“Remember we were Black 6 months ago, and we’ll be Black when the hype and trend are over.”
– Trudie German, 2020
I am going to break down why I’ve started offering:
One 60-minute coaching session free of charge to Black and Indigenous
young adults (18-30 yrs) who would like support navigating their
job search or starting a new career.
You or someone you know who might benefit can reserve a spot here
Racism isn’t something new. But, why are we talking about it now? The Black and Indigenous communities have been running a marathon for generations. Recent tragic events have enhanced awareness and broadened individual and institutional reflection, and there is renewed hope for change. Making statements and practicing ‘activism’ from the comfort of our homes, however, isn’t enough. Individuals and organizations are being called to action – to take intentional, concrete steps that turn into sustainable results.
It is not a 100-metre dash – we must run alongside the Black
and Indigenous communities for the long haul.
No doubt, you or someone you know has had a negative experience in their educational journey, job search or career as a result of systemic racism. For those of us for whom the current system was built, it is time to reflect deeply on what we’re learning and decide on how we can best use our advantaged position to change the system to create an equitable society.
The ‘Why?’ of my offer:
1. To counter the stats
“The unemployment rate for Black Canadians is around 12 percent, while the average for non-Blacks is 5 percent among Black youth aged 15 to 24.”
Eradicating Structural Racism for Black Canadians, 2019
This data tells so much about the inequities and need for systems change. In addition, research indicates how qualified Black, Indigenous and other racialized candidates are repeatedly overlooked and under-promoted. Indeed, the ‘résumé screening game’ is stacked against racialized applicants, and many resort to “hid[ing] their race in order to level the playing field.” Minorities who ‘whiten’ job resumes get more interviews, 2017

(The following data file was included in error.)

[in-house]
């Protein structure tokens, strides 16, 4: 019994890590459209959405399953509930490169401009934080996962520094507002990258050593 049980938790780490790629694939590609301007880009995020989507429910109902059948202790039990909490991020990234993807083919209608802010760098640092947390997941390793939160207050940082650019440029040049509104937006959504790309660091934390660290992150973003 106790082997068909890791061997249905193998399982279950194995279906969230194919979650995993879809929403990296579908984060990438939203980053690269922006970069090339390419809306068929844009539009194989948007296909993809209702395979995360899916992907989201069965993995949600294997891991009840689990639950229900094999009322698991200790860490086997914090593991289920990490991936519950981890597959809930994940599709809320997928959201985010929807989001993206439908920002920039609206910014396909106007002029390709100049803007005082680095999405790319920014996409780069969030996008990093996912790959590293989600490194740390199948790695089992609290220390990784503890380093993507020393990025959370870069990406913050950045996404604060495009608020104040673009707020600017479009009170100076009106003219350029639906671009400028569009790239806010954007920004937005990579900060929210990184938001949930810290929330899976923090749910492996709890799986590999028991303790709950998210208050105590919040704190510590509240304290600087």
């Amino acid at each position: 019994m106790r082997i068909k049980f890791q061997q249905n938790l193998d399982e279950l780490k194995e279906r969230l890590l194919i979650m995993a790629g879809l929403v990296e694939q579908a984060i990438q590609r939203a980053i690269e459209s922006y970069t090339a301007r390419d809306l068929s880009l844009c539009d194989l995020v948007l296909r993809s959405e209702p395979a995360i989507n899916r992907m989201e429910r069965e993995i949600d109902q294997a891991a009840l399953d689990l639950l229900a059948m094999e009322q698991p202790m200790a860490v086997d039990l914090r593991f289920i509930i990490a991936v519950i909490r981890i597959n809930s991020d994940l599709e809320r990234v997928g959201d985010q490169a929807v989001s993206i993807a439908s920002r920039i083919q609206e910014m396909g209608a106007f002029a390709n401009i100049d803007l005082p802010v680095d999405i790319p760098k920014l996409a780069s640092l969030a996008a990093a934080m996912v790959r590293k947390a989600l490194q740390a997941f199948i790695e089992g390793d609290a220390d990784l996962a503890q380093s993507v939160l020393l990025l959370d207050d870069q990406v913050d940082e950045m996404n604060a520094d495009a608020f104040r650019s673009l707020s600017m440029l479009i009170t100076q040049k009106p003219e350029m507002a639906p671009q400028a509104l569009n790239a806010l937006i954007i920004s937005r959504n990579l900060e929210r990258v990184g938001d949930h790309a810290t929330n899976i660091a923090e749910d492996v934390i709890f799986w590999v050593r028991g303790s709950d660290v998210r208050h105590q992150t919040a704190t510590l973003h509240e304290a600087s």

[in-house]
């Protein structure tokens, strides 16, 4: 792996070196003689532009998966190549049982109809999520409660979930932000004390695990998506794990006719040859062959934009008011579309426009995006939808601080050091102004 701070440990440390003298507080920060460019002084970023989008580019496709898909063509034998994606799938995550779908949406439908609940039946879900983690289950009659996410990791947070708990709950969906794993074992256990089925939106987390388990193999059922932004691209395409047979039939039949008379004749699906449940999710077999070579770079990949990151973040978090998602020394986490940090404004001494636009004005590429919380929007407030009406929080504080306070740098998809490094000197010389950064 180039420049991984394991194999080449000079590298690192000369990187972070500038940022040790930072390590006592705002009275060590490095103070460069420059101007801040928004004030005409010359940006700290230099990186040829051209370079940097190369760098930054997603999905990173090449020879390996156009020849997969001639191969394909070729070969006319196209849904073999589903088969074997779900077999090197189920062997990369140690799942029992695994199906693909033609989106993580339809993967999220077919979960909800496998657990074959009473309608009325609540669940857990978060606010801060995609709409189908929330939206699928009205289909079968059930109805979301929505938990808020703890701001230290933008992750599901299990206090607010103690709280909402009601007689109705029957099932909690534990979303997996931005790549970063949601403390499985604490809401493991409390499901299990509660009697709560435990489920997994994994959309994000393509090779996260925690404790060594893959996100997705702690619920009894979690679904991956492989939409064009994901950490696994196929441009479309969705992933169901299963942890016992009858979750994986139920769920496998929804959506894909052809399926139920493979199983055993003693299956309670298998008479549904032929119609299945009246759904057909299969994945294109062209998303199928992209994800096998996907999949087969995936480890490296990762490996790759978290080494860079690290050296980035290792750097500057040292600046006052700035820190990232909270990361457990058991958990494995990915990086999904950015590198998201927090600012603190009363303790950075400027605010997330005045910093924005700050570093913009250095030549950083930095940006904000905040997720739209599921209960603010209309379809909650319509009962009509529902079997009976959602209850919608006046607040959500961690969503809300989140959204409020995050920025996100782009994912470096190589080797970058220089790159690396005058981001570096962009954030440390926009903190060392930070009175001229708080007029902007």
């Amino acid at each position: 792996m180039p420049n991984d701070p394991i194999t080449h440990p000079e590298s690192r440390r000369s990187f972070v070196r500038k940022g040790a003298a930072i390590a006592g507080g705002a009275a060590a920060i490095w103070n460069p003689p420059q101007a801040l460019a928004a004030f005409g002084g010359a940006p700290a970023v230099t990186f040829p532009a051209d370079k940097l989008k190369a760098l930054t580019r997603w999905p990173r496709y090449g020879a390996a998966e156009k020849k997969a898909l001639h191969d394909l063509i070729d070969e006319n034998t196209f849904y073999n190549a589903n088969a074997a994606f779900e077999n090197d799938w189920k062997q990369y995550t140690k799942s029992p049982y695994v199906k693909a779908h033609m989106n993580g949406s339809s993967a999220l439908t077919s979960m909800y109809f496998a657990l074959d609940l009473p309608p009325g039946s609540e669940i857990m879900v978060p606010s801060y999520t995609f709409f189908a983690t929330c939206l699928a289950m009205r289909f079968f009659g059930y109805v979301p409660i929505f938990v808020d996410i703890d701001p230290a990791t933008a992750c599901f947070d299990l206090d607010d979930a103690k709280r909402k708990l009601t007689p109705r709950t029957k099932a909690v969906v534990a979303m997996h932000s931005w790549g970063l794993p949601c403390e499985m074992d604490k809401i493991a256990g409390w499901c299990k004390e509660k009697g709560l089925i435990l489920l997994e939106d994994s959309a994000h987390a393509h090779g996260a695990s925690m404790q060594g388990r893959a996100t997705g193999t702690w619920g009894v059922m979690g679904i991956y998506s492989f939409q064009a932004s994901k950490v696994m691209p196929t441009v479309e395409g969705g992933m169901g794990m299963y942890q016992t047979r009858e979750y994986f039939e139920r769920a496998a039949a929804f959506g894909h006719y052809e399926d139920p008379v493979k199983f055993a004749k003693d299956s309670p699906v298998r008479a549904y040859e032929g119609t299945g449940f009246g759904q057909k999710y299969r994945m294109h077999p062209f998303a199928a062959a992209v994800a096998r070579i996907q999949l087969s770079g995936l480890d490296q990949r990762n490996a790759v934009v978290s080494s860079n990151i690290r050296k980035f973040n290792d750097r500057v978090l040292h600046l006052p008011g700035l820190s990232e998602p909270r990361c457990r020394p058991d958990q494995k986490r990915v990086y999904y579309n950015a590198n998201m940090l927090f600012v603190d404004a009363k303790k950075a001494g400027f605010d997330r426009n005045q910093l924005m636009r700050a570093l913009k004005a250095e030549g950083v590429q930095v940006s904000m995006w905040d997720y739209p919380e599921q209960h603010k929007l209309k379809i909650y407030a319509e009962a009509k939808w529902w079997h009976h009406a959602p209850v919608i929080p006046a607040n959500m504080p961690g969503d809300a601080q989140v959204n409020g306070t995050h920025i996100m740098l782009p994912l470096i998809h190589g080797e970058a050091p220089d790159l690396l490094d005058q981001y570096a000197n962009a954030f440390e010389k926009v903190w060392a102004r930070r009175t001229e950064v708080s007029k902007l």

As a career coach, I want to contribute to the reparation by supporting Black and Indigenous young adults as they navigate their options, prepare for interviews and strive for more agency in their career journey.
2. To share a strengths-based approach
“Starting from strengths is a low-cost, highly effective strategy for changing the conversation…” – We must say No to the Status Quo, McDermott, 2017
When you know your strengths, you are more confident. With confidence comes competence, and this creates a positive feedback loop.
Everyone has strengths. I’ve witnessed the power of a strengths-focused approach in both the teaching field and my role as career coach. Through facilitated reflection activities, my students and clients discover their strengths and find ways to articulate them, and make choices to optimize them.
Sadly, many educational institutions and workplaces have operated in a deficit model when it comes to Black and Indigenous students and employees, perpetuating problematic stereotypes. I aim to counter this negative framework by encouraging Black and Indigenous young adults to identify and activate their strengths and find ways to share their talents and attributes with the world.
3. To mentor and champion
“There’s a growing mentorship gap affecting more than 15,000 Canadian children and youth, many of whom are facing vulnerable situations including poverty, family instability identity-based discrimination.” – Big Brothers Big Sisters of Canada,2020
Whether in a formal role or not, there are many opportunities for each of us to facilitate mentorship and ‘championship’ for Black and Indigenous youth and colleagues. As a career coach, I often take on the role of mentor for my clients, even if for a limited period of time. Importantly, I encourage my clients to find mentorship from within their own communities, from individuals who reflect their lived experiences; that is where they will get the most relevant support.
Navigating white-dominated educational institutions or workplaces present many challenges for Black and Indigenous candidates. We take a strategic approach that includes the development of a networking action plan and finding ways to participate in their field of choice, even before they have a job in that field. Researching a potential employer in advance, identifying champions both within and outside the organization who will amplify their voices, share their achievements and recommend them for committees, panels, conferences and promotion can also make a difference.
The world needs Black and Indigenous young adults. The rest of us need to remove the barriers, open the doors and provide equitable pathways so that they can realize their full potential.
I’m following the lead of young people.
The young adults I speak to are frustrated by our inertia and fear that we’re currently engaging in conversations as part of a trend rather than deeply committed to taking concrete steps, changing practices and mindsets. Their call to action is for us to walk-the-talk. My offer is just one step.